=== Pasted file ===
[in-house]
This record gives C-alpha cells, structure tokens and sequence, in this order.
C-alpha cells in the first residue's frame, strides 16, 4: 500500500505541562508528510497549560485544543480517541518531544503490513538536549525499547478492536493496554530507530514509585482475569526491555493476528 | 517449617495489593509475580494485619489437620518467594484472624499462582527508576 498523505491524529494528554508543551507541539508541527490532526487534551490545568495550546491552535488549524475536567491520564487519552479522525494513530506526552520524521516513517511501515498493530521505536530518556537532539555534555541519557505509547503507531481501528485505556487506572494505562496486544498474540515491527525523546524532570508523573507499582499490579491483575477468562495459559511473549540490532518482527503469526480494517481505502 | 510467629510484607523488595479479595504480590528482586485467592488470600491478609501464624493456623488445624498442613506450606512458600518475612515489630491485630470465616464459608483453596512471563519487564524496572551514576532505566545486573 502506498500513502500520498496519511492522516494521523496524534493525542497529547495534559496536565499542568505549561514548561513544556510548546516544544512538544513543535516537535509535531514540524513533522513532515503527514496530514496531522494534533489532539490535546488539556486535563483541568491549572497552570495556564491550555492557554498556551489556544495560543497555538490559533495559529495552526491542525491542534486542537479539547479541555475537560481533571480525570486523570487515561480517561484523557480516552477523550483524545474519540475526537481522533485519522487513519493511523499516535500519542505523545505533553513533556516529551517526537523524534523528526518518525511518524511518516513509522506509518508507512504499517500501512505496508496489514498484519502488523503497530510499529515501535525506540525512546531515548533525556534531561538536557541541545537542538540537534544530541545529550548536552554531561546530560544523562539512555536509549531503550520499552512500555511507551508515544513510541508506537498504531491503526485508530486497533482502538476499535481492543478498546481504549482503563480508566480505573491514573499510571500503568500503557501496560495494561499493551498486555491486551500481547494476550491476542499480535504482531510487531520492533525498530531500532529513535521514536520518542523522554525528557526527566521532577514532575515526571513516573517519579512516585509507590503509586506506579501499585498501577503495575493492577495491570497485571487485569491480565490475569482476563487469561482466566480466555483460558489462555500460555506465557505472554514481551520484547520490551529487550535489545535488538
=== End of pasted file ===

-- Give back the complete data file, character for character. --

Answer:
[in-house]
This record gives C-alpha cells, structure tokens and sequence, in this order.
C-alpha cells in the first residue's frame, strides 16, 4: 500500500505541562508528510497549560485544543480517541518531544503490513538536549525499547478492536493496554530507530514509585482475569526491555493476528 | 517449617495489593509475580494485619489437620518467594484472624499462582527508576 498523505491524529494528554508543551507541539508541527490532526487534551490545568495550546491552535488549524475536567491520564487519552479522525494513530506526552520524521516513517511501515498493530521505536530518556537532539555534555541519557505509547503507531481501528485505556487506572494505562496486544498474540515491527525523546524532570508523573507499582499490579491483575477468562495459559511473549540490532518482527503469526480494517481505502 | 510467629510484607523488595479479595504480590528482586485467592488470600491478609501464624493456623488445624498442613506450606512458600518475612515489630491485630470465616464459608483453596512471563519487564524496572551514576532505566545486573 502506498500513502500520498496519511492522516494521523496524534493525542497529547495534559496536565499542568505549561514548561513544556510548546516544544512538544513543535516537535509535531514540524513533522513532515503527514496530514496531522494534533489532539490535546488539556486535563483541568491549572497552570495556564491550555492557554498556551489556544495560543497555538490559533495559529495552526491542525491542534486542537479539547479541555475537560481533571480525570486523570487515561480517561484523557480516552477523550483524545474519540475526537481522533485519522487513519493511523499516535500519542505523545505533553513533556516529551517526537523524534523528526518518525511518524511518516513509522506509518508507512504499517500501512505496508496489514498484519502488523503497530510499529515501535525506540525512546531515548533525556534531561538536557541541545537542538540537534544530541545529550548536552554531561546530560544523562539512555536509549531503550520499552512500555511507551508515544513510541508506537498504531491503526485508530486497533482502538476499535481492543478498546481504549482503563480508566480505573491514573499510571500503568500503557501496560495494561499493551498486555491486551500481547494476550491476542499480535504482531510487531520492533525498530531500532529513535521514536520518542523522554525528557526527566521532577514532575515526571513516573517519579512516585509507590503509586506506579501499585498501577503495575493492577495491570497485571487485569491480565490475569482476563487469561482466566480466555483460558489462555500460555506465557505472554514481551520484547520490551529487550535489545535488538